New Orleans, LA The first study of its kind, led by Melinda Sothern, PhD, CEP, Professor and Director of Behavioral and Community Health Sciences at LSU Health Sciences Center New Orleans School of Public Health, reveals that the same pro-inflammatory proteins linked to obesity and the metabolic syndrome in adults appear to protect children prior to puberty. The findings are published online in the International Journal of Obesity in the Accepted Article Preview.
"With obesity now at epidemic proportions along with a rise in the number of those with the metabolic syndrome, it is crucial that we better understand how and when obesity and insulin resistance develop," notes Dr. Sothern. "In adults, obesity is linked to inflammation. In young children, however, the relationship between inflammation and body fat is unclear."
The research team studied a group of healthy obese and non-obese African-American and Caucasian children, 7-9 years old who had not yet entered puberty. They looked at circulating pro and anti-inflammatory molecules, abdominal fat, BMI, insulin resistance, fatty tissue beneath the skin, fat in the liver, and total fat in order to better understand the role inflammation plays in the development of obesity and insulin resistance.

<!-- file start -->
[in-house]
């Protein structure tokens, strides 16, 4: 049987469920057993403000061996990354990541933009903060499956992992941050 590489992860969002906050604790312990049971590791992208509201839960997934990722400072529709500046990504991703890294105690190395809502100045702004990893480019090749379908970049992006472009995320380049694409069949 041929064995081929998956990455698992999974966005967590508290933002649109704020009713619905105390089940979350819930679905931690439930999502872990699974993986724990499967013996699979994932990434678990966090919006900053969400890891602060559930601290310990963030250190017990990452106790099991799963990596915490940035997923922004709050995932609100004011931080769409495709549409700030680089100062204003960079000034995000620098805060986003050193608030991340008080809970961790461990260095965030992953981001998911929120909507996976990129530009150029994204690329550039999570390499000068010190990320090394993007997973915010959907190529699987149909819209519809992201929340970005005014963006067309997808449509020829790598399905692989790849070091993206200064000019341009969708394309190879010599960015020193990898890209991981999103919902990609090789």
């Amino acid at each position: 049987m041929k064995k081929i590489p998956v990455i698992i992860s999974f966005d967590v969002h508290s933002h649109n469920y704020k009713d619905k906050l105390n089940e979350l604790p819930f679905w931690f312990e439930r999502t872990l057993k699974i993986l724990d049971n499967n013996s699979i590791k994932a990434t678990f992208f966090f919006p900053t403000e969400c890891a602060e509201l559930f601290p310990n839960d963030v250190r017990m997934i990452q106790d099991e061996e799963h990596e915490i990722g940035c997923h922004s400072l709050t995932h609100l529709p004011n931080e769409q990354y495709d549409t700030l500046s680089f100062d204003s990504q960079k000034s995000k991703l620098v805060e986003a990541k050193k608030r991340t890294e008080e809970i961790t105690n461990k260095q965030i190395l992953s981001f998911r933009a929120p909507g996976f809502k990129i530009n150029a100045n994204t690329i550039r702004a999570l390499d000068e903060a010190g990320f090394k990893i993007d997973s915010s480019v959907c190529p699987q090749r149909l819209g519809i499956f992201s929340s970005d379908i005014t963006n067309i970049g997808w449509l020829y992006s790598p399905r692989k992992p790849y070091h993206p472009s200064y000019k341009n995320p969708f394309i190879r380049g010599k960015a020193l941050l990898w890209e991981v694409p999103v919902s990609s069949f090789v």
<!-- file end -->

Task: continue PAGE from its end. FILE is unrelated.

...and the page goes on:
"We found that relationships between pro-inflammatory and metabolic markers commonly observed in adults were reversed in healthy, African-American and Caucasian obese and non-obese children who had not yet entered puberty," says Dr. Sothern.
Although the pro-inflammatory proteins associated with obesity may cause damage to the heart, blood vessels and insulin function in adults, in this group of young children, they appear to be helpful. The researchers pose a number of explanations for their findings. Normal growth may temporarily increase inflammation, and the presence of the inflammatory biomarkers may actually preserve glucose stability. It may also be that the presence of an existing inf
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Louisiana State University Health Sciences Center